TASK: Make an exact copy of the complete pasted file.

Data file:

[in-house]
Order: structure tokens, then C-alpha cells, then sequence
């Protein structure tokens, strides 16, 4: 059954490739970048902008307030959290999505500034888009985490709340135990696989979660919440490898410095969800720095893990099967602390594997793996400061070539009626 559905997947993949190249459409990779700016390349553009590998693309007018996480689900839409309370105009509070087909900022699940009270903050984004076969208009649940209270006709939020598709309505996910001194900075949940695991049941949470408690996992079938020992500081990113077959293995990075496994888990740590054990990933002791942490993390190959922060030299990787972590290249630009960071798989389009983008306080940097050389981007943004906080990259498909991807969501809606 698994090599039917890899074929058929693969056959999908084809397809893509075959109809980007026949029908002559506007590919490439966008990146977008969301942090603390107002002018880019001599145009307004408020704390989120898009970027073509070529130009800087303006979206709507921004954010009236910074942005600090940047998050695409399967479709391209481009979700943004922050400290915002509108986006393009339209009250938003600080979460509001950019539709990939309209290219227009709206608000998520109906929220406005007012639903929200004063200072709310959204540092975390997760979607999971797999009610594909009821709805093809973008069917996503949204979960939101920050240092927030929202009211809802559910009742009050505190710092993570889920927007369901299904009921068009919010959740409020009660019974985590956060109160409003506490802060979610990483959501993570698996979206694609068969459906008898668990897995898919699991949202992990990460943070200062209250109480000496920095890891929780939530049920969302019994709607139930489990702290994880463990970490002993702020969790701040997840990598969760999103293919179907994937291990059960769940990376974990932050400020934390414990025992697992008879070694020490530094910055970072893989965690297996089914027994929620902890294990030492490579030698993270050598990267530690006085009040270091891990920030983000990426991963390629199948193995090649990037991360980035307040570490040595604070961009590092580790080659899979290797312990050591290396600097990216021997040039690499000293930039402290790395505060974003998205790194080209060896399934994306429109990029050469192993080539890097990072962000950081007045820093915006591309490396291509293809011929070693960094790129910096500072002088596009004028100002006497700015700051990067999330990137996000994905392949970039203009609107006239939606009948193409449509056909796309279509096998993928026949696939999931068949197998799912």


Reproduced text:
[in-house]
Order: structure tokens, then C-alpha cells, then sequence
């Protein structure tokens, strides 16, 4: 059954490739970048902008307030959290999505500034888009985490709340135990696989979660919440490898410095969800720095893990099967602390594997793996400061070539009626 559905997947993949190249459409990779700016390349553009590998693309007018996480689900839409309370105009509070087909900022699940009270903050984004076969208009649940209270006709939020598709309505996910001194900075949940695991049941949470408690996992079938020992500081990113077959293995990075496994888990740590054990990933002791942490993390190959922060030299990787972590290249630009960071798989389009983008306080940097050389981007943004906080990259498909991807969501809606 698994090599039917890899074929058929693969056959999908084809397809893509075959109809980007026949029908002559506007590919490439966008990146977008969301942090603390107002002018880019001599145009307004408020704390989120898009970027073509070529130009800087303006979206709507921004954010009236910074942005600090940047998050695409399967479709391209481009979700943004922050400290915002509108986006393009339209009250938003600080979460509001950019539709990939309209290219227009709206608000998520109906929220406005007012639903929200004063200072709310959204540092975390997760979607999971797999009610594909009821709805093809973008069917996503949204979960939101920050240092927030929202009211809802559910009742009050505190710092993570889920927007369901299904009921068009919010959740409020009660019974985590956060109160409003506490802060979610990483959501993570698996979206694609068969459906008898668990897995898919699991949202992990990460943070200062209250109480000496920095890891929780939530049920969302019994709607139930489990702290994880463990970490002993702020969790701040997840990598969760999103293919179907994937291990059960769940990376974990932050400020934390414990025992697992008879070694020490530094910055970072893989965690297996089914027994929620902890294990030492490579030698993270050598990267530690006085009040270091891990920030983000990426991963390629199948193995090649990037991360980035307040570490040595604070961009590092580790080659899979290797312990050591290396600097990216021997040039690499000293930039402290790395505060974003998205790194080209060896399934994306429109990029050469192993080539890097990072962000950081007045820093915006591309490396291509293809011929070693960094790129910096500072002088596009004028100002006497700015700051990067999330990137996000994905392949970039203009609107006239939606009948193409449509056909796309279509096998993928026949696939999931068949197998799912």